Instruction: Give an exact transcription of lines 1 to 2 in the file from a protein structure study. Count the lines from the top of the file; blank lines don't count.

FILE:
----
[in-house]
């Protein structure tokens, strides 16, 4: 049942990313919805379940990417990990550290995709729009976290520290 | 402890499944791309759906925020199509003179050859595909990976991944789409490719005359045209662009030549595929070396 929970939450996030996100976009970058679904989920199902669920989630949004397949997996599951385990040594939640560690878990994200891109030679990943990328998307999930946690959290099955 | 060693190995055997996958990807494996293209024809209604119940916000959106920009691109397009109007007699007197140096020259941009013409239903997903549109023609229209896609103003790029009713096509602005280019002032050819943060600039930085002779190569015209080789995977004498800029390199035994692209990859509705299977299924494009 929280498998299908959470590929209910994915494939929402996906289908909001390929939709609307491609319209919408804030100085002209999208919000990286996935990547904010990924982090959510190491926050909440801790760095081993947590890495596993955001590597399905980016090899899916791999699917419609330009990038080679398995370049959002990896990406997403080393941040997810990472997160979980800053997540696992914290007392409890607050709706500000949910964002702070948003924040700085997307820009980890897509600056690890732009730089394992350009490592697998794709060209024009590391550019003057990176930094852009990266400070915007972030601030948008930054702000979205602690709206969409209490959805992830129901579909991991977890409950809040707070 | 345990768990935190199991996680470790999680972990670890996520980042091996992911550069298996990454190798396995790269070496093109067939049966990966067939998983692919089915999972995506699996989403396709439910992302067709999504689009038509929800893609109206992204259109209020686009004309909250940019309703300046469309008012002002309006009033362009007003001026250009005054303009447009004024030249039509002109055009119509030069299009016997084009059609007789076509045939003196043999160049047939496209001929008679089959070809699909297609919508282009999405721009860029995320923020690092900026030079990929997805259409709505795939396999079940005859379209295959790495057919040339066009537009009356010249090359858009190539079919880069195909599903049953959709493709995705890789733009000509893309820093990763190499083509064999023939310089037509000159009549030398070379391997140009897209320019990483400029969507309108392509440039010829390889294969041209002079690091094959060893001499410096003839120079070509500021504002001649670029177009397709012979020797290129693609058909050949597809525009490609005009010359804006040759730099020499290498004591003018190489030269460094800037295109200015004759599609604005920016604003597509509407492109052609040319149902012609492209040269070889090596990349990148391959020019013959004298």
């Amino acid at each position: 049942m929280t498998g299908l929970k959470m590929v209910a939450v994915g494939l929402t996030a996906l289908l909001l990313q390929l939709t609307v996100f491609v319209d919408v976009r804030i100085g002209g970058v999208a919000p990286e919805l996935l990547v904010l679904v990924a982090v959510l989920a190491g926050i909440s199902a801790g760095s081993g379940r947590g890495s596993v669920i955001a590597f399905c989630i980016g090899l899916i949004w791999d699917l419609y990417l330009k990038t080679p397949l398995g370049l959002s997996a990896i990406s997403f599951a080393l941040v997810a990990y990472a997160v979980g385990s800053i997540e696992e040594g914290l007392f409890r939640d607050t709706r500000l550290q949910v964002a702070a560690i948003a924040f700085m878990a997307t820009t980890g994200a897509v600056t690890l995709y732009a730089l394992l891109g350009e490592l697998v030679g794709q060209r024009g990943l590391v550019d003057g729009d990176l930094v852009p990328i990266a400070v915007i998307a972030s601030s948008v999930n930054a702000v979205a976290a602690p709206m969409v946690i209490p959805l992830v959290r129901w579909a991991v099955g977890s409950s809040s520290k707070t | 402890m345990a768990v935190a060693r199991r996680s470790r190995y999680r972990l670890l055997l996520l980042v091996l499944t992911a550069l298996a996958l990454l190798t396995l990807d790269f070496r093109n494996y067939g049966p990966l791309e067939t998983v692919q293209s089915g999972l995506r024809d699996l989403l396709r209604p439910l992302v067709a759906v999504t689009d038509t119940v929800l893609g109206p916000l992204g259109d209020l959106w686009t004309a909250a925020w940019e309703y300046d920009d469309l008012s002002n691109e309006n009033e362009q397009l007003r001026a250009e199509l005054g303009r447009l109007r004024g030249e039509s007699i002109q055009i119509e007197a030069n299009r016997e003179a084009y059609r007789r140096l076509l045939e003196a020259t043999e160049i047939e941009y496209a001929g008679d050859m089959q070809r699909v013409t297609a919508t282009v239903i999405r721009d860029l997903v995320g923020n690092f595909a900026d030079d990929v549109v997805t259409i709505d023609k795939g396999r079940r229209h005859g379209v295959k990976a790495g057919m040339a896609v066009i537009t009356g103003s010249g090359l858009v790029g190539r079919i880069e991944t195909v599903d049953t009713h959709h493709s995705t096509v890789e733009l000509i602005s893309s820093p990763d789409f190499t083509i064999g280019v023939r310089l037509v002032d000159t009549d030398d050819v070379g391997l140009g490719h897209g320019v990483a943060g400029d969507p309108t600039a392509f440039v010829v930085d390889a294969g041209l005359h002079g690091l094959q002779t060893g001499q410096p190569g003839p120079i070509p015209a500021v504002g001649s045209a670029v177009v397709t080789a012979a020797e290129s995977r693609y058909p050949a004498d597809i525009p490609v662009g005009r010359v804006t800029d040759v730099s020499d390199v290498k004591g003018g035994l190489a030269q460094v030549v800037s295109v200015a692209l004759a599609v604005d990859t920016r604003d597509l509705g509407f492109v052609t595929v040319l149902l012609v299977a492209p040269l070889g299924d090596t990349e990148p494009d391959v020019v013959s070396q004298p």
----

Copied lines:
[in-house]
């Protein structure tokens, strides 16, 4: 049942990313919805379940990417990990550290995709729009976290520290 | 402890499944791309759906925020199509003179050859595909990976991944789409490719005359045209662009030549595929070396 929970939450996030996100976009970058679904989920199902669920989630949004397949997996599951385990040594939640560690878990994200891109030679990943990328998307999930946690959290099955 | 060693190995055997996958990807494996293209024809209604119940916000959106920009691109397009109007007699007197140096020259941009013409239903997903549109023609229209896609103003790029009713096509602005280019002032050819943060600039930085002779190569015209080789995977004498800029390199035994692209990859509705299977299924494009 929280498998299908959470590929209910994915494939929402996906289908909001390929939709609307491609319209919408804030100085002209999208919000990286996935990547904010990924982090959510190491926050909440801790760095081993947590890495596993955001590597399905980016090899899916791999699917419609330009990038080679398995370049959002990896990406997403080393941040997810990472997160979980800053997540696992914290007392409890607050709706500000949910964002702070948003924040700085997307820009980890897509600056690890732009730089394992350009490592697998794709060209024009590391550019003057990176930094852009990266400070915007972030601030948008930054702000979205602690709206969409209490959805992830129901579909991991977890409950809040707070 | 345990768990935190199991996680470790999680972990670890996520980042091996992911550069298996990454190798396995790269070496093109067939049966990966067939998983692919089915999972995506699996989403396709439910992302067709999504689009038509929800893609109206992204259109209020686009004309909250940019309703300046469309008012002002309006009033362009007003001026250009005054303009447009004024030249039509002109055009119509030069299009016997084009059609007789076509045939003196043999160049047939496209001929008679089959070809699909297609919508282009999405721009860029995320923020690092900026030079990929997805259409709505795939396999079940005859379209295959790495057919040339066009537009009356010249090359858009190539079919880069195909599903049953959709493709995705890789733009000509893309820093990763190499083509064999023939310089037509000159009549030398070379391997140009897209320019990483400029969507309108392509440039010829390889294969041209002079690091094959060893001499410096003839120079070509500021504002001649670029177009397709012979020797290129693609058909050949597809525009490609005009010359804006040759730099020499290498004591003018190489030269460094800037295109200015004759599609604005920016604003597509509407492109052609040319149902012609492209040269070889090596990349990148391959020019013959004298």